The importance of this invention is the creation of a more structurally desirable cosmetic stick. The use of a gellant such as stearyl alcohol in combination with a solvent such as dipropylene glycol does not always produce a product with a satisfactory shelf life as reflected in a satisfactory combination of hardness properties and elevating torque. It has been found that the use of a co-solvent such as diethyl phthalate works remarkably and surprisingly well in this system. This is in contrast to a system containing propylene glycol or tripropylene glycol which does not work satisfactorily as a substitute for dipropylene glycol in this invention. A particular embodiment of interest is a fragrance free system.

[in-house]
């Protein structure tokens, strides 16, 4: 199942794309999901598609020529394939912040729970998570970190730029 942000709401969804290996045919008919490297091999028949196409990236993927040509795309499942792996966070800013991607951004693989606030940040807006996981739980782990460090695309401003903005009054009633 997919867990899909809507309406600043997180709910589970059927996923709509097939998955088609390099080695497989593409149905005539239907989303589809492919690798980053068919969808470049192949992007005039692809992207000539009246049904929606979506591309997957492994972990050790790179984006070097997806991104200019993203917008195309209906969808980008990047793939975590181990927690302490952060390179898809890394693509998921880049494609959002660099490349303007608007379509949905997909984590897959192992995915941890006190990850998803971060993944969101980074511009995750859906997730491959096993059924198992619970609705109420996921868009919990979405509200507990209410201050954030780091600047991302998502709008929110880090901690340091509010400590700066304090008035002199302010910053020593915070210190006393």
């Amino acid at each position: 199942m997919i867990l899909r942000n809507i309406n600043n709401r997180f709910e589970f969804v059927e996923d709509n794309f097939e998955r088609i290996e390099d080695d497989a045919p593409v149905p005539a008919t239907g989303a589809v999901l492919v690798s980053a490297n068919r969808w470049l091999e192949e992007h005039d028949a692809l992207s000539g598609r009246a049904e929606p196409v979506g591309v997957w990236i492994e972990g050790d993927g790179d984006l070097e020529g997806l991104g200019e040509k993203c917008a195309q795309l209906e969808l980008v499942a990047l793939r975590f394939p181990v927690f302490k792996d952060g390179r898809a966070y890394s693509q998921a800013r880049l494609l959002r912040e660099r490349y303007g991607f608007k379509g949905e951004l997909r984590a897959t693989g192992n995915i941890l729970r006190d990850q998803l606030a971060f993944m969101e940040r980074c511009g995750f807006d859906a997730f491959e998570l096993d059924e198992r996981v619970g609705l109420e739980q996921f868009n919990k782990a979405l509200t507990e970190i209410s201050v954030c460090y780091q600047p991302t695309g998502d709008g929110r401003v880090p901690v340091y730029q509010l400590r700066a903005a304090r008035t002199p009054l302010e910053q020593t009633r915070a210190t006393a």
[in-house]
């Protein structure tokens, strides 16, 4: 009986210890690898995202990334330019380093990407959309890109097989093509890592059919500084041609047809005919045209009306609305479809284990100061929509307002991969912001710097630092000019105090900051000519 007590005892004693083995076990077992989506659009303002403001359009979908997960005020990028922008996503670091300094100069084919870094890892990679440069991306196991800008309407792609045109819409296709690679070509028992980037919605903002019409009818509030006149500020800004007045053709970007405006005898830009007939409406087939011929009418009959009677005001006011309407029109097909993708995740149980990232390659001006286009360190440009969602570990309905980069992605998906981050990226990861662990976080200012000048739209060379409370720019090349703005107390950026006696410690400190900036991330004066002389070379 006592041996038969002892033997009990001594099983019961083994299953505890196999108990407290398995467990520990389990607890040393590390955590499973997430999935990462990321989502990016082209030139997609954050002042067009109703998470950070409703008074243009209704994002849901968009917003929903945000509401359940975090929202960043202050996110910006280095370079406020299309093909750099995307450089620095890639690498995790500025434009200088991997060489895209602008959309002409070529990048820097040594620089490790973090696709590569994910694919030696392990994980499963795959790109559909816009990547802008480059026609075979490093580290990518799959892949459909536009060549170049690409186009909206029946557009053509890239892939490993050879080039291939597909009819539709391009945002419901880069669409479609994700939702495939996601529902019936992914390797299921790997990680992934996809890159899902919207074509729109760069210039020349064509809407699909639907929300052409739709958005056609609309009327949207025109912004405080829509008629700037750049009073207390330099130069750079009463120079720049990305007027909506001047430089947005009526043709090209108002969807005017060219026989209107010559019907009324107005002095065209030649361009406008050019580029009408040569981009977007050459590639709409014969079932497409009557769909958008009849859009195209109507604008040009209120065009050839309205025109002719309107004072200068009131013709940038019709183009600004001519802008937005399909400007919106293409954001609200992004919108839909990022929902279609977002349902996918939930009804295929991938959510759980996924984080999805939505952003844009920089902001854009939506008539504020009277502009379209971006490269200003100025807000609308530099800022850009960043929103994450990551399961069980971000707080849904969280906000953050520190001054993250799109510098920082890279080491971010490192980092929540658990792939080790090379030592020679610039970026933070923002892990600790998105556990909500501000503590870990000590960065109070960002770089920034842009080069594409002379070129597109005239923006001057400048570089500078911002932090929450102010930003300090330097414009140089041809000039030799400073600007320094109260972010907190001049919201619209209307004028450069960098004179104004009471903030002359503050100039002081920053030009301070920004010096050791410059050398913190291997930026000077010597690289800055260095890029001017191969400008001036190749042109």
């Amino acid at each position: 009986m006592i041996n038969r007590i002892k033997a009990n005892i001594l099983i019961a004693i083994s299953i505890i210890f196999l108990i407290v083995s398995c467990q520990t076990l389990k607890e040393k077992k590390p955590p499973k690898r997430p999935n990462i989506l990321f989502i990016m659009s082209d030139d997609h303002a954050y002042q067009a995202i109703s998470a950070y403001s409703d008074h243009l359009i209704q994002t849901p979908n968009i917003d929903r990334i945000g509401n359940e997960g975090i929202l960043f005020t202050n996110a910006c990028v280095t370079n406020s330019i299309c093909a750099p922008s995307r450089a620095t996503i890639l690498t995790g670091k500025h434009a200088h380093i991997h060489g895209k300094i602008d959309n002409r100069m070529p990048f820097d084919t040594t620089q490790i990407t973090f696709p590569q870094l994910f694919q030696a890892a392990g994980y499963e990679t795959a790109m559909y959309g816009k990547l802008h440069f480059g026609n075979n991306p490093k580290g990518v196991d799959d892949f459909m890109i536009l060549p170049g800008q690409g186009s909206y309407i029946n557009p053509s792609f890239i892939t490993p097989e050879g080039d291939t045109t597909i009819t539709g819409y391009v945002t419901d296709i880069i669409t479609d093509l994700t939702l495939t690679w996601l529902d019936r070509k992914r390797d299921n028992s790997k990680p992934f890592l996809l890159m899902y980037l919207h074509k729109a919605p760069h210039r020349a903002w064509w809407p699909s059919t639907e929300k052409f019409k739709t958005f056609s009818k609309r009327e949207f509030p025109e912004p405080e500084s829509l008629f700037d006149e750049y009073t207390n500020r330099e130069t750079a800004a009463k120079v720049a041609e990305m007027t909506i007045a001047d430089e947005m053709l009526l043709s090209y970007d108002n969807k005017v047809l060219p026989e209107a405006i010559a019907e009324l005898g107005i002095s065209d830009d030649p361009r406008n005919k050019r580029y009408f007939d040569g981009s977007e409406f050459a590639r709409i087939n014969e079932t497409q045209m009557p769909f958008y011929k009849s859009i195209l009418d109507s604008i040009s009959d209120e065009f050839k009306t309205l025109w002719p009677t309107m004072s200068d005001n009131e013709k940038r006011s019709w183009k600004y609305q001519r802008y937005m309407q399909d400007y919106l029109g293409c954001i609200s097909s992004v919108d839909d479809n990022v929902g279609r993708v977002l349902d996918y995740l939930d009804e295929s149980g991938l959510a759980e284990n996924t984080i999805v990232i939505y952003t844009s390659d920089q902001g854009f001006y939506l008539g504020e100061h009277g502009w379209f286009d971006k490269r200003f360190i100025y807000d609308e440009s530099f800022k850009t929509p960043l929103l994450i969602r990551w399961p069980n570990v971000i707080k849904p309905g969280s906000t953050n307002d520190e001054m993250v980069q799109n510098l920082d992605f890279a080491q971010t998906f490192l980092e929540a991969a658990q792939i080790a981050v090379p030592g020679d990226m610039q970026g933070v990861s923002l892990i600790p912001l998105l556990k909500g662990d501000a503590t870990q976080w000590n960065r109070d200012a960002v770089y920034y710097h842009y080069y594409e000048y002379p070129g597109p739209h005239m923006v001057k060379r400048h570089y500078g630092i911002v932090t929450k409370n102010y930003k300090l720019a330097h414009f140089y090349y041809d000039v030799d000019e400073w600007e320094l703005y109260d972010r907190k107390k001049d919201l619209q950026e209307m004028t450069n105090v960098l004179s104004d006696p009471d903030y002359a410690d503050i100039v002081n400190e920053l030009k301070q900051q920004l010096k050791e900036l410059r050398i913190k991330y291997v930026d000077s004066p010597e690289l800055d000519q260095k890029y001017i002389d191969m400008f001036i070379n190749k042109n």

Another important aspect of this invention is that it allows for the formation of a suitable cosmetic stick with a much reduced amount of the dipropylene glycol solvent than would normally be required. For example, sticks have been made with {fraction (1/10)} of the usual amount of dipropylene glycol. It has been shown that in systems that use dipropylene glycol alone as the solvent, one of two situations occur. In the first situation, if enough DPG is added to form a stick with sufficient hardness (for example, a three point flexure of at least 0.093 MPa±0.01, where when using a large sampling no more than a few percent of the data points fall below the lower limit) the elevating torque is not satisfactory (for example, it exceeds a level of 90% of the value of the strength of the package rating in N-m) resulting in a problem with the ability of the stick to be contained in the packaging. In the second situation, the amount of DPG is reduced, but the hardness of the stick is not satisfactory. This occurs even if the DPG level is reduced by only 30% of the normal amount.